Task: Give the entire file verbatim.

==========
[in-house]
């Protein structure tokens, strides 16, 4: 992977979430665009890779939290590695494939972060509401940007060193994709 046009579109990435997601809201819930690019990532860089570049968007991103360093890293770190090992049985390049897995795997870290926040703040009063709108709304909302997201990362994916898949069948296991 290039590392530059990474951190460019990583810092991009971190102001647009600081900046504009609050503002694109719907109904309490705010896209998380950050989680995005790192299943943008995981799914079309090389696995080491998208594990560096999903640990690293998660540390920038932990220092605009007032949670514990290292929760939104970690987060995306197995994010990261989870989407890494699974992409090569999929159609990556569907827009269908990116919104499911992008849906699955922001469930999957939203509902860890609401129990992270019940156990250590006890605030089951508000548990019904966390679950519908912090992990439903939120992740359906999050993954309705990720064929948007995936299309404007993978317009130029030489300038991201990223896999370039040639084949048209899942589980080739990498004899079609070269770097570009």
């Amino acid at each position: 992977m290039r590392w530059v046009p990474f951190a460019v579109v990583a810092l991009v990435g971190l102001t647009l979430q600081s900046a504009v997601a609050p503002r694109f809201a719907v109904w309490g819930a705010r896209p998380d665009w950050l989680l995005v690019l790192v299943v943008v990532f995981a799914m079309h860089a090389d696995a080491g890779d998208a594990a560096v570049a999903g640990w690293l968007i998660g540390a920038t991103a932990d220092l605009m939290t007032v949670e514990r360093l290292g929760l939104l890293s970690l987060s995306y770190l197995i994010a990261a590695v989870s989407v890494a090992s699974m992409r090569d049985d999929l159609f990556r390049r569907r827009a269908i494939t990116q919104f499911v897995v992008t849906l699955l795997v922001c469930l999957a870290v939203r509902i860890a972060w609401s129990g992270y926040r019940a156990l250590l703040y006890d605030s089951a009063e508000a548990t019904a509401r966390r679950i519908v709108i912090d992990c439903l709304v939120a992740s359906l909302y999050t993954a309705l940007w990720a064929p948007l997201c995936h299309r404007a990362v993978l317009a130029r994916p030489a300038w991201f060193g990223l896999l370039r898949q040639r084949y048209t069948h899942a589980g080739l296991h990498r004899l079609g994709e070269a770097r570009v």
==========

[in-house]
């Protein structure tokens, strides 16, 4: 992977979430665009890779939290590695494939972060509401940007060193994709 046009579109990435997601809201819930690019990532860089570049968007991103360093890293770190090992049985390049897995795997870290926040703040009063709108709304909302997201990362994916898949069948296991 290039590392530059990474951190460019990583810092991009971190102001647009600081900046504009609050503002694109719907109904309490705010896209998380950050989680995005790192299943943008995981799914079309090389696995080491998208594990560096999903640990690293998660540390920038932990220092605009007032949670514990290292929760939104970690987060995306197995994010990261989870989407890494699974992409090569999929159609990556569907827009269908990116919104499911992008849906699955922001469930999957939203509902860890609401129990992270019940156990250590006890605030089951508000548990019904966390679950519908912090992990439903939120992740359906999050993954309705990720064929948007995936299309404007993978317009130029030489300038991201990223896999370039040639084949048209899942589980080739990498004899079609070269770097570009």
């Amino acid at each position: 992977m290039r590392w530059v046009p990474f951190a460019v579109v990583a810092l991009v990435g971190l102001t647009l979430q600081s900046a504009v997601a609050p503002r694109f809201a719907v109904w309490g819930a705010r896209p998380d665009w950050l989680l995005v690019l790192v299943v943008v990532f995981a799914m079309h860089a090389d696995a080491g890779d998208a594990a560096v570049a999903g640990w690293l968007i998660g540390a920038t991103a932990d220092l605009m939290t007032v949670e514990r360093l290292g929760l939104l890293s970690l987060s995306y770190l197995i994010a990261a590695v989870s989407v890494a090992s699974m992409r090569d049985d999929l159609f990556r390049r569907r827009a269908i494939t990116q919104f499911v897995v992008t849906l699955l795997v922001c469930l999957a870290v939203r509902i860890a972060w609401s129990g992270y926040r019940a156990l250590l703040y006890d605030s089951a009063e508000a548990t019904a509401r966390r679950i519908v709108i912090d992990c439903l709304v939120a992740s359906l909302y999050t993954a309705l940007w990720a064929p948007l997201c995936h299309r404007a990362v993978l317009a130029r994916p030489a300038w991201f060193g990223l896999l370039r898949q040639r084949y048209t069948h899942a589980g080739l296991h990498r004899l079609g994709e070269a770097r570009v």